Brenda Bonneville (left), the owner of Ambiance in downtown Belfast, and Ridgely Fuller, a retired social worker, are running for Belfast City Council in a contested race. Credit: Abigail Curtis | BDN; Courtesy of Ridgely Fuller

BELFAST, Maine — A two-woman race is set for the Ward 3 seat on Belfast City Council later this year.

Brenda Bonneville, 55, and Sophia “Ridgely” Fuller, 72, will battle for the seat being vacated by Councilor Eric Sanders, who is running unopposed for mayor.

It will be the only contested race in the city for the November elections. The filing deadline for candidates was Monday.

Both women are political newcomers.

Bonneville is the owner of Ambiance, a vintage lamps and antiques shop on Main Street, who said she decided to run for office to help swing the political pendulum of the city more toward the center.

The past year and a half has been turbulent in Belfast politics. Residents are divided over the proposal for a controversial land-based salmon farm. They’re also split on conversations around Mayor Samantha Paradis, who has been a lightning rod for controversy during her two-year term. Paradis announced in June she would not seek reelection.

“It’s troubling that there’s been this animosity,” said Bonneville, who moved to Belfast with her family 14 years ago. “I think it’s time the page can be turned. I know it’s been contentious at council meetings. I would like to be part of a fresh, new dynamic.”

Bonneville has experience serving on the board of Waterfall Arts for nine years and brings to her campaign a willingness to listen to all voices and a strong love of the community.

“I’m not afraid to give my opinion,” Bonneville said, adding that she understands critics of the proposed salmon farm and of Belfast residents who would like to see some tax relief. “I’m interested in bringing a balance, and I’m interested in helping and listening.”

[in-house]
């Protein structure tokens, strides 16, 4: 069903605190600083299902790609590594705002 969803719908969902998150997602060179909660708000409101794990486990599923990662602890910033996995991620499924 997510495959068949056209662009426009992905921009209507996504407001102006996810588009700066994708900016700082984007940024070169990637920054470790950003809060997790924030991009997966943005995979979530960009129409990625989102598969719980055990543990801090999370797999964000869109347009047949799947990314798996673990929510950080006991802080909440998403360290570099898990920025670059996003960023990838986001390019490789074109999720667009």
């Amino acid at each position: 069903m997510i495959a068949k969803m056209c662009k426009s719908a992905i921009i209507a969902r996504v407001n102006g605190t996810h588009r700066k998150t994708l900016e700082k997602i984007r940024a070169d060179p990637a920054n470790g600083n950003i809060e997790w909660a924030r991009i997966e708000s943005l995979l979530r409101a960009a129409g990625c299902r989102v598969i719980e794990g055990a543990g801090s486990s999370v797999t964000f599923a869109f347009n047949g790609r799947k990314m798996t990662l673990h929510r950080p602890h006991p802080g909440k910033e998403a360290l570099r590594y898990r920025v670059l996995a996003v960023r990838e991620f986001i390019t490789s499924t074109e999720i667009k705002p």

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Fuller, 72, who goes by her middle name Ridgely, is a retired social worker who’s lived in the city for more than six years. She’s been involved in community organizing all her life and also mentioned the municipal tumult as a primary reason for why she’s running for office.

“The fabric of our community has had some serious ruptures. That’s really, really bothered me,” said Fuller, who lives at the Belfast Cohousing & Ecovillage. “What I want to do is help rebuild the community and to appreciate that every person matters.”

She said that transparency and collaboration are important to her, and that if elected she would focus on the climate crisis and strengthening the local economy and community.

“What kind of Belfast do we want to live in?” she asked.

In her years in the city, Fuller has trained with Hospice Volunteers of Waldo County and volunteered with the Restorative Justice Project. She also is interested in finding solutions to rising housing costs, food insecurity and poverty.

“We can solve these problems,” she said. “I really believe that.”

Belfast voters will cast their ballots for City Council on Tuesday, Nov. 5.

You can learn how to register to vote here.

Watch the Dec. 17 meeting about the proposed Belfast fish farm